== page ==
We cannot promote a cultureless culture. We cannot promote a world in which there is no morality, no Gita, and no Ramayana. We are better with our ‘poor dad’. Let ‘rich dad’ go to hell. 

If India’s culture and tradition have some grandeur in it, it is because of the ethical perspectives we have always stood for. What is Mahabharata? What is Ramayana? The Vedas? The Guru Granth Sahib? Which books teach us to make easy money? A rich dad is a myth which this society has created which neither history did, nor future doth, buy. . There are only a few mindless people, driven by ambition, who think, money and Mammon are everything. Generally speaking, no one will buy this philosophy. Ask any girl. She will prefer a poor father who loves his offspring, and his ‘dharma’. For she knows, an advanced friend of hers, whose father taught her the secret of ‘rich dad’ and she ended up in a brothel.

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Who wants you not to grow rich? Not gods

What is most important for every dad and every offspring to understand is that gods do not put a cap on your growing rich. Do whatever you can. Invent new things. Invest in new schemes. But, you must not forget that even a penny of wealth which is ill-earned will inject poison in your mind and infect your blood stream. ‘Haram’ unethical it is. Why is it unethical? Let me now state in clear terms. Gods don’t mind if you are growing rich, but they DO mind it if you are making others poor. Every increased profit that you are making must be ethically earned. You cannot say, you have to double your profits in 6 months. You have to start a new start-up project and show wealth formation. These are smart moves of this smart world, which have no future. They are like fire crackers. When they go up, people clap and shout, but nobody knows what happens to them when they fall. They don’t even know what happens to their ashes.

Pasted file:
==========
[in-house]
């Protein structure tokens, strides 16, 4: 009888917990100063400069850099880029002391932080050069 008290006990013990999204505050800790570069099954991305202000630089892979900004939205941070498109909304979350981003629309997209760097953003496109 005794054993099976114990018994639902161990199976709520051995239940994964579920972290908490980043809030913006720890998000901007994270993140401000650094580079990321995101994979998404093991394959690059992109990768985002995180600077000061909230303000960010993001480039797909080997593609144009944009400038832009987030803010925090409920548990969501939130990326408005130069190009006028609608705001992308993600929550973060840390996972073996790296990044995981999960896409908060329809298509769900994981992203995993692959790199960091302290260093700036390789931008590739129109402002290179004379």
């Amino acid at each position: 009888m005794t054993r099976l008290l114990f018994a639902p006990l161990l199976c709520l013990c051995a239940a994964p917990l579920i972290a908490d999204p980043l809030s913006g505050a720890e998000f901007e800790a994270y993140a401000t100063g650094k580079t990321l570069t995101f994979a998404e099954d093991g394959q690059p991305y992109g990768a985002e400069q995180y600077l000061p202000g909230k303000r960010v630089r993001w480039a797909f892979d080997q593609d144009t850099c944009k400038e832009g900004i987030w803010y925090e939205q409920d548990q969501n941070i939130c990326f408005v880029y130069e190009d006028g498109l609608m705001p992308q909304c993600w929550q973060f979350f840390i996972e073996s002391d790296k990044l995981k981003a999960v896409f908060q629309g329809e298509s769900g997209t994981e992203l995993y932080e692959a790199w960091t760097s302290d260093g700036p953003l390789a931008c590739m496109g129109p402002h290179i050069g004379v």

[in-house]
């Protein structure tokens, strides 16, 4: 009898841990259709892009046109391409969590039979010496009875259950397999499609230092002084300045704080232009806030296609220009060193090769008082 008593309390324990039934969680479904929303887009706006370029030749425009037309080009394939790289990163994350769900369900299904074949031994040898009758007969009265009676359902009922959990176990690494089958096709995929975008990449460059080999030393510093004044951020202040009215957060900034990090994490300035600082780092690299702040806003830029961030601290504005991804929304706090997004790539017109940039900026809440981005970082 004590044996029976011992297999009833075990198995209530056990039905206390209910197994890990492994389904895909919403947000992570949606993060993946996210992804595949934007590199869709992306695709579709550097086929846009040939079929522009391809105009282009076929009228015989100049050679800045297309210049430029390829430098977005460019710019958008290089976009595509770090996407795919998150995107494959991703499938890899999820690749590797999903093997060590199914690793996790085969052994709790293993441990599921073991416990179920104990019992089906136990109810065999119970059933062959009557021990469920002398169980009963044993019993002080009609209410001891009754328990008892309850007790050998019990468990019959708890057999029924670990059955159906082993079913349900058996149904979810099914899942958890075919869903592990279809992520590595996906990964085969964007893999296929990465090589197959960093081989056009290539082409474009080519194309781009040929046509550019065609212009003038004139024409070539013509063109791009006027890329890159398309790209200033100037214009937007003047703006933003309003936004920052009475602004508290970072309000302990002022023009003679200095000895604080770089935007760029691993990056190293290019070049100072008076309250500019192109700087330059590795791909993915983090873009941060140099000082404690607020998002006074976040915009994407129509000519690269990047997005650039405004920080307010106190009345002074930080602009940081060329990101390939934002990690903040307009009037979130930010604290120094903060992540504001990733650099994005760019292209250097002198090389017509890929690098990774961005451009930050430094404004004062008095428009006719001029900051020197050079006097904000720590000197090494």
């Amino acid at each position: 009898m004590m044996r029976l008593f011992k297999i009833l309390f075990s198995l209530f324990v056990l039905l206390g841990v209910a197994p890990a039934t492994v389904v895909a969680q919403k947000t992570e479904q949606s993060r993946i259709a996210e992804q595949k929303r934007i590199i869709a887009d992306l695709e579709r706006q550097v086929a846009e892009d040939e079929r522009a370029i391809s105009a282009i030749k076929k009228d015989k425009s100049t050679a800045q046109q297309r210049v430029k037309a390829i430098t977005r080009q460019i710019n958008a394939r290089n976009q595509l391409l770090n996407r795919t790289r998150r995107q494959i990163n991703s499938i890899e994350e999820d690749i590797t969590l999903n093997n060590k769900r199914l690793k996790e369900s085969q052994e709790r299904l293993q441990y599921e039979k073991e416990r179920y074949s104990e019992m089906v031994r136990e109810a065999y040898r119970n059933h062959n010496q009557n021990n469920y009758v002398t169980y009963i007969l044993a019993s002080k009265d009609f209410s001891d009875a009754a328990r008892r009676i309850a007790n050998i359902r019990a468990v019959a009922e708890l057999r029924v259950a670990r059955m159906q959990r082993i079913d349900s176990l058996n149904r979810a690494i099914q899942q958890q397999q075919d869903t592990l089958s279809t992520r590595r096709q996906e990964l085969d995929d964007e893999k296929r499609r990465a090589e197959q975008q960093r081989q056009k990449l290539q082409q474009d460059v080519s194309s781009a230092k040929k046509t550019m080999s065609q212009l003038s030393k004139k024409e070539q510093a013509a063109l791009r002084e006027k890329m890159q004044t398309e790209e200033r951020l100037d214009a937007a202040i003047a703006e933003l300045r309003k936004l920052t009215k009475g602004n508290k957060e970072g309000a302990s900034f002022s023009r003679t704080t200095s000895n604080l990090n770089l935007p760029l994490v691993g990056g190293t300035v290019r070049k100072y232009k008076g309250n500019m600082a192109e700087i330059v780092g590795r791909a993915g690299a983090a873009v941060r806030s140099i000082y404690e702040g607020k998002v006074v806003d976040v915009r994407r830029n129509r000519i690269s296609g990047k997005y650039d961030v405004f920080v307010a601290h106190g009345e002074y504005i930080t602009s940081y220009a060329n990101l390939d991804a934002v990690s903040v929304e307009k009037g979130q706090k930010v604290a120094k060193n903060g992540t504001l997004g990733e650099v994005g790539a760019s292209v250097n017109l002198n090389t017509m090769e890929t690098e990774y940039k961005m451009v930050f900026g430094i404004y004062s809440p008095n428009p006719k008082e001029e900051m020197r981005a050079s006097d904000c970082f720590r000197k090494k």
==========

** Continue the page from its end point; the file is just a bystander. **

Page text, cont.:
We cannot promote a cultureless culture. We cannot promote a world in which there is no morality, no Gita, and no Ramayana. We are better with our ‘poor dad’. Let ‘rich dad’ go to hell.



Jernail Singh Anand- Sindh Courier-1Dr. Jernail Singh Anand, President of the International Academy of Ethics, is author of 161 books in English poetry, fiction, non-fiction, philosophy and spirituality. He was awarded Charter of Morava, the great Award by Serbian Writers Association, Belgrade and his name was engraved on the Poets’ Rock in Serbia. The Academy of Arts and philosophical Sciences of Bari [Italy] honored him with the award of an Honorable Academic.  Recently, he was awarded Doctor of Philosophy [Honoris Causa] by the University of Engg and Management, Jaipur. Recently, he organized an International Conference on Contemporary Ethics at Chandigarh. His most phenomenal book is Lustus: The Prince of Darkness [first epic of the Mahkaal Trilogy]. Email: anandjs55@yahoo.com